HL Deb 28 January 2003 vol 643 cc1006-8

2.58 p.m.

Lord Ezra

My Lords, I beg leave to ask the Question standing in my name on the Order Paper. In doing so, I declare an interest as chairman of Micropower, which promotes the small-scale generation of electricity.

The Question was as follows:

To ask Her Majesty's Government what steps are being taken to reduce losses in the transmission of electricity, estimated at £600 million a year.

The Parliamentary Under-Secretary of State, Department of Trade and Industry (Lord Sainsbury of Turville)

My Lords, on 17th January Ofgem announced that it had approved a modification to the Balancing and Settlement Code to implement zonal transmission losses on an average and ex ante basis throughout England and Wales by April 2004. The authority believes that short-term benefits would accrue of approximately £200,000 to £1.5 million on annual transmission losses of £90.8 million, by incentivising companies into making more efficient decisions on the siting of demand and generation in the future. My honourable colleague the Minister for Energy and Construction announced last Thursday that the DTI would be undertaking a consultation on the applicability of zonal transmission losses on a GB basis.

Lord Ezra

My Lords, I am pleased to hear of those initiatives. Is the noble Lord aware that transmission losses at the present level add £12 to the average electricity bill and account for 5 million tonnes of carbon emissions? The Government's target is a reduction in emissions of 30 million tonnes, but those losses contribute substantially to the problem.

Will the noble Lord accept that, in addition to improvements in the distribution networks, more effort should be made to site generating plant near consumers, including siting on consumers' premises, which would eliminate transmission losses?

Lord Sainsbury of Turville

My Lords, the question of transmission losses is a difficult one. The figure of £90 million, to which I referred, is the figure for transmission losses on the main transmission system. Obviously, there are additional losses on the local distribution system, but it is difficult to do anything about those by resiting generators.

There are some gains to be made, although they do not look so great, due to the resiting of generators. The figures that I gave—from £200,000 to £1.5 million, with an upside figure of £5 million—are, in one sense, quite large. However, compared to the £60 billion cost of electricity, they are not a major issue.

Although the proposal is of benefit to embedded generators because it saves the transmission, we must also take into account the fact that it could be unfavourable to the location of renewable sources of energy, particularly offshore wind, or the generation of energy in distant places. There are benefits in both directions.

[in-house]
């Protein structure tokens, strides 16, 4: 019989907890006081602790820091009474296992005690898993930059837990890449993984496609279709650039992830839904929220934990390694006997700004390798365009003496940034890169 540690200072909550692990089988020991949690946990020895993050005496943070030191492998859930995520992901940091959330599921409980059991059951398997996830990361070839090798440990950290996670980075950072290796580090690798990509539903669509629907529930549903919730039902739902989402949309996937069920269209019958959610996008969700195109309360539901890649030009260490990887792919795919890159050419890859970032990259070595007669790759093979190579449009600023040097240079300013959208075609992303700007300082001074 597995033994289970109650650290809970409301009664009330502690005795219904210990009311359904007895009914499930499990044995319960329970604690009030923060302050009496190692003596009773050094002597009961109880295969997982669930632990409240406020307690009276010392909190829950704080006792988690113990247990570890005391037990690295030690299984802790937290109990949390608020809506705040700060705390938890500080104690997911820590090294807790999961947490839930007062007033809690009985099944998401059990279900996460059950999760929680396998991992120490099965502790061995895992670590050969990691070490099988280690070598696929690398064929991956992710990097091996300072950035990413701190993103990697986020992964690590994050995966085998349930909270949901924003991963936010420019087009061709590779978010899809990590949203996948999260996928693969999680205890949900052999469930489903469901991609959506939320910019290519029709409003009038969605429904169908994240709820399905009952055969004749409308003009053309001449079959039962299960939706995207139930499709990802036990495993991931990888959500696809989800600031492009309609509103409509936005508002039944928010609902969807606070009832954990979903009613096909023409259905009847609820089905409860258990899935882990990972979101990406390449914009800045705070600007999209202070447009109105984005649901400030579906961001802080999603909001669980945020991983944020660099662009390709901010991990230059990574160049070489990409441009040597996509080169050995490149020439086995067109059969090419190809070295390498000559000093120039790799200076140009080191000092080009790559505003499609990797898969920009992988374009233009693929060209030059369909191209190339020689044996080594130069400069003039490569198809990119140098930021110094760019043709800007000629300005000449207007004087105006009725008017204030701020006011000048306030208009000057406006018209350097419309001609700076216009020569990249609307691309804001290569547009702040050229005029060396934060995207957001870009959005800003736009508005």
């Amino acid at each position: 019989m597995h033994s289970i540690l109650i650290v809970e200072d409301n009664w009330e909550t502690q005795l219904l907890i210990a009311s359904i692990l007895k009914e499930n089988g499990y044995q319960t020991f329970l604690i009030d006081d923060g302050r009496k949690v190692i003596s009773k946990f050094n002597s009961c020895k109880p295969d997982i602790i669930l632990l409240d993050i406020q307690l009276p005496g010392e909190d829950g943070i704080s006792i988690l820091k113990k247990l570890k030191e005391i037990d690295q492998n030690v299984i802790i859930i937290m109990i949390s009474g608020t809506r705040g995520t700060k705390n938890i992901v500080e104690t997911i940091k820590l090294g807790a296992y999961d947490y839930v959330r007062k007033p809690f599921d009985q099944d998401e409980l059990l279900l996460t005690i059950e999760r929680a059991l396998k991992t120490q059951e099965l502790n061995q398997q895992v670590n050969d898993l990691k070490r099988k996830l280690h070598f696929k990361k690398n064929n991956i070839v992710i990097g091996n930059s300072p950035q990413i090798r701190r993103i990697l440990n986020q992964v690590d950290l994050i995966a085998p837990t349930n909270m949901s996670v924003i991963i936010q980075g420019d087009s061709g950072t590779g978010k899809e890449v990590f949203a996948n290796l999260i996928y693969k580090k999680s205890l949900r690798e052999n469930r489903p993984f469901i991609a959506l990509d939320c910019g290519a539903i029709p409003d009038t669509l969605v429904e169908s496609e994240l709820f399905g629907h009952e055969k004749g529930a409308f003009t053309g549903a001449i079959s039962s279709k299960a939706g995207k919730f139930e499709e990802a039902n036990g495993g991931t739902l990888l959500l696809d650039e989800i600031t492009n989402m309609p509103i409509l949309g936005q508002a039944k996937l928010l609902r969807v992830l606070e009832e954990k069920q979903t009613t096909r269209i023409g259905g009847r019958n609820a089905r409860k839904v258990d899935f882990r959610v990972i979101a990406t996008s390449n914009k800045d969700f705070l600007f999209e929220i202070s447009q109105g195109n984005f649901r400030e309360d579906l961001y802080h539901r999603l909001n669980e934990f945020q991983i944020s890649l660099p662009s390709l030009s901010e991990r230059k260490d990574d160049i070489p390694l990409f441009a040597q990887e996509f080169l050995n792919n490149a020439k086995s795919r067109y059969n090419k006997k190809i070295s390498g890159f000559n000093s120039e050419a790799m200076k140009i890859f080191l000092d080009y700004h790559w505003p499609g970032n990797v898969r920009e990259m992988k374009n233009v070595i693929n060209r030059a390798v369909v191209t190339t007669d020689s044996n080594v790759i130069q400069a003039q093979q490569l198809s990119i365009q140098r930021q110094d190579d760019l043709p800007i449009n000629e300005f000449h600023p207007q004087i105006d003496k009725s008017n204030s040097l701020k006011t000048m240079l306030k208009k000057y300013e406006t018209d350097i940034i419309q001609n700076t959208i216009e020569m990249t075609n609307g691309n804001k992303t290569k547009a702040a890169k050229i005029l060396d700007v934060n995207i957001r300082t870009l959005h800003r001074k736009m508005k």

Lord Bridges

My Lords, does not the Minister's reply suggest that the time has come to review the workings of the new electricity trading arrangements, the principal effect of which seems to have been to make previously profitable undertakings unprofitable and vice versa? Does the Minister understand that the loss of power to individuals and regions would subject the citizens of this country to serious problems that would be unwelcome to Her Majesty's Government at this time?

Lord Sainsbury of Turville

My Lords, NETA has removed the distortions of the old pool and prices problem. It has led not to chaos but to a fall in prices. That is appropriate in circumstances in which there is too much capacity. We propose to bring in the British electricity trading and transmission arrangements for the whole of GB, and we hope that that will also lead to a fall in prices in Scotland.

Lord Campbell of Croy

My Lords, are the proposals for reducing expenditure that the Minister has just referred to based on improvements to transformer systems or on more use of overhead lines, although there must be restrictions on the siting of pylons?

Lord Sainsbury of Turville

My Lords, the answer is "Neither". It is a supposition that the generators will either resite the generating plants in clue course or will realign them so that there is less loss on existing lines between the point at which the electricity comes on the line and the point at which it goes off to the supplier.